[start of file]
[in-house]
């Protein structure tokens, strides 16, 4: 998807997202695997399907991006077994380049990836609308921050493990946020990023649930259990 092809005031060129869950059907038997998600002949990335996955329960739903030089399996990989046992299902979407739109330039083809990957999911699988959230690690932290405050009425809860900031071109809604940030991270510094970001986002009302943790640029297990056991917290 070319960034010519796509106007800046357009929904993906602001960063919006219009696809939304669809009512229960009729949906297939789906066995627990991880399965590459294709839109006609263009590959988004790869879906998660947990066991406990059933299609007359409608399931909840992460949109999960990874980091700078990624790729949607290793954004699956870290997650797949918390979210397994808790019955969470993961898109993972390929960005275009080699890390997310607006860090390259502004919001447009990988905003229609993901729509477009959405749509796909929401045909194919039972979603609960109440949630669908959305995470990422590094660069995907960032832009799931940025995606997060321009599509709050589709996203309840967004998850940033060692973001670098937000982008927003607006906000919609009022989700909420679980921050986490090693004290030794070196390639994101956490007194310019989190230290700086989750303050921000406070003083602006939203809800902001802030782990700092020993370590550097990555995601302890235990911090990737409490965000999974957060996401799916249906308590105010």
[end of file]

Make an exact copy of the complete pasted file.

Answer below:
[in-house]
């Protein structure tokens, strides 16, 4: 998807997202695997399907991006077994380049990836609308921050493990946020990023649930259990 092809005031060129869950059907038997998600002949990335996955329960739903030089399996990989046992299902979407739109330039083809990957999911699988959230690690932290405050009425809860900031071109809604940030991270510094970001986002009302943790640029297990056991917290 070319960034010519796509106007800046357009929904993906602001960063919006219009696809939304669809009512229960009729949906297939789906066995627990991880399965590459294709839109006609263009590959988004790869879906998660947990066991406990059933299609007359409608399931909840992460949109999960990874980091700078990624790729949607290793954004699956870290997650797949918390979210397994808790019955969470993961898109993972390929960005275009080699890390997310607006860090390259502004919001447009990988905003229609993901729509477009959405749509796909929401045909194919039972979603609960109440949630669908959305995470990422590094660069995907960032832009799931940025995606997060321009599509709050589709996203309840967004998850940033060692973001670098937000982008927003607006906000919609009022989700909420679980921050986490090693004290030794070196390639994101956490007194310019989190230290700086989750303050921000406070003083602006939203809800902001802030782990700092020993370590550097990555995601302890235990911090990737409490965000999974957060996401799916249906308590105010």